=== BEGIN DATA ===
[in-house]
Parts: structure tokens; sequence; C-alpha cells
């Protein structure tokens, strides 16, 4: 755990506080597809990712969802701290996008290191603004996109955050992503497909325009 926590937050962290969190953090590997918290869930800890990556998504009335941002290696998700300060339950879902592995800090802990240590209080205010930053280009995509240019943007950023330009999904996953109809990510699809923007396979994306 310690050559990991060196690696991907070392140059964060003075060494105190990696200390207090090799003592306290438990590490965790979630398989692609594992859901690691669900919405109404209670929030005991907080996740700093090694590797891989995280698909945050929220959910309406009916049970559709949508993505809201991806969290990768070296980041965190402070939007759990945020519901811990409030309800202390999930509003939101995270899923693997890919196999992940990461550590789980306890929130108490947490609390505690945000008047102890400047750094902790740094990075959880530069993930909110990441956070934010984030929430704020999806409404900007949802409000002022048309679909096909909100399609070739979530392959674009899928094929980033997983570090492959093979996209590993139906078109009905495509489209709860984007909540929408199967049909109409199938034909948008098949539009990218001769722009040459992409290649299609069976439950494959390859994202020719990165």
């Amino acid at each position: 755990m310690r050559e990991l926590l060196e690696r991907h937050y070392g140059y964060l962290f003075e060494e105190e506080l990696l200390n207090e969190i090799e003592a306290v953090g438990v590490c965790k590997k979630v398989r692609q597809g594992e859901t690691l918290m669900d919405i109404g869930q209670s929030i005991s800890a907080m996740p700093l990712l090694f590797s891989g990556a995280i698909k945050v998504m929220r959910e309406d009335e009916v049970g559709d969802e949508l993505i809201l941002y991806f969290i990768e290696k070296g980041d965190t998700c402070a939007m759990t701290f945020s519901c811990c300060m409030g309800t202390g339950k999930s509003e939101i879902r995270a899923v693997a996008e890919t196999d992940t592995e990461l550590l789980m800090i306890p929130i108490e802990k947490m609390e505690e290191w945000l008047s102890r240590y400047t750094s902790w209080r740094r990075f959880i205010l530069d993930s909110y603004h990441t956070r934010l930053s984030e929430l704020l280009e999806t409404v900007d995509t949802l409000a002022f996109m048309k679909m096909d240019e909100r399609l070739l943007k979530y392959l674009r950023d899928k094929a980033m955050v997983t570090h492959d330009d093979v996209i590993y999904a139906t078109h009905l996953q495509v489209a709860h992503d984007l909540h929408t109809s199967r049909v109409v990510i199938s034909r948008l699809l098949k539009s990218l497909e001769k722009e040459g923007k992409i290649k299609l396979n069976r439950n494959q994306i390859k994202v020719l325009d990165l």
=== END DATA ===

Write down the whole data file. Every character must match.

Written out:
[in-house]
Parts: structure tokens; sequence; C-alpha cells
């Protein structure tokens, strides 16, 4: 755990506080597809990712969802701290996008290191603004996109955050992503497909325009 926590937050962290969190953090590997918290869930800890990556998504009335941002290696998700300060339950879902592995800090802990240590209080205010930053280009995509240019943007950023330009999904996953109809990510699809923007396979994306 310690050559990991060196690696991907070392140059964060003075060494105190990696200390207090090799003592306290438990590490965790979630398989692609594992859901690691669900919405109404209670929030005991907080996740700093090694590797891989995280698909945050929220959910309406009916049970559709949508993505809201991806969290990768070296980041965190402070939007759990945020519901811990409030309800202390999930509003939101995270899923693997890919196999992940990461550590789980306890929130108490947490609390505690945000008047102890400047750094902790740094990075959880530069993930909110990441956070934010984030929430704020999806409404900007949802409000002022048309679909096909909100399609070739979530392959674009899928094929980033997983570090492959093979996209590993139906078109009905495509489209709860984007909540929408199967049909109409199938034909948008098949539009990218001769722009040459992409290649299609069976439950494959390859994202020719990165």
């Amino acid at each position: 755990m310690r050559e990991l926590l060196e690696r991907h937050y070392g140059y964060l962290f003075e060494e105190e506080l990696l200390n207090e969190i090799e003592a306290v953090g438990v590490c965790k590997k979630v398989r692609q597809g594992e859901t690691l918290m669900d919405i109404g869930q209670s929030i005991s800890a907080m996740p700093l990712l090694f590797s891989g990556a995280i698909k945050v998504m929220r959910e309406d009335e009916v049970g559709d969802e949508l993505i809201l941002y991806f969290i990768e290696k070296g980041d965190t998700c402070a939007m759990t701290f945020s519901c811990c300060m409030g309800t202390g339950k999930s509003e939101i879902r995270a899923v693997a996008e890919t196999d992940t592995e990461l550590l789980m800090i306890p929130i108490e802990k947490m609390e505690e290191w945000l008047s102890r240590y400047t750094s902790w209080r740094r990075f959880i205010l530069d993930s909110y603004h990441t956070r934010l930053s984030e929430l704020l280009e999806t409404v900007d995509t949802l409000a002022f996109m048309k679909m096909d240019e909100r399609l070739l943007k979530y392959l674009r950023d899928k094929a980033m955050v997983t570090h492959d330009d093979v996209i590993y999904a139906t078109h009905l996953q495509v489209a709860h992503d984007l909540h929408t109809s199967r049909v109409v990510i199938s034909r948008l699809l098949k539009s990218l497909e001769k722009e040459g923007k992409i290649k299609l396979n069976r439950n494959q994306i390859k994202v020719l325009d990165l």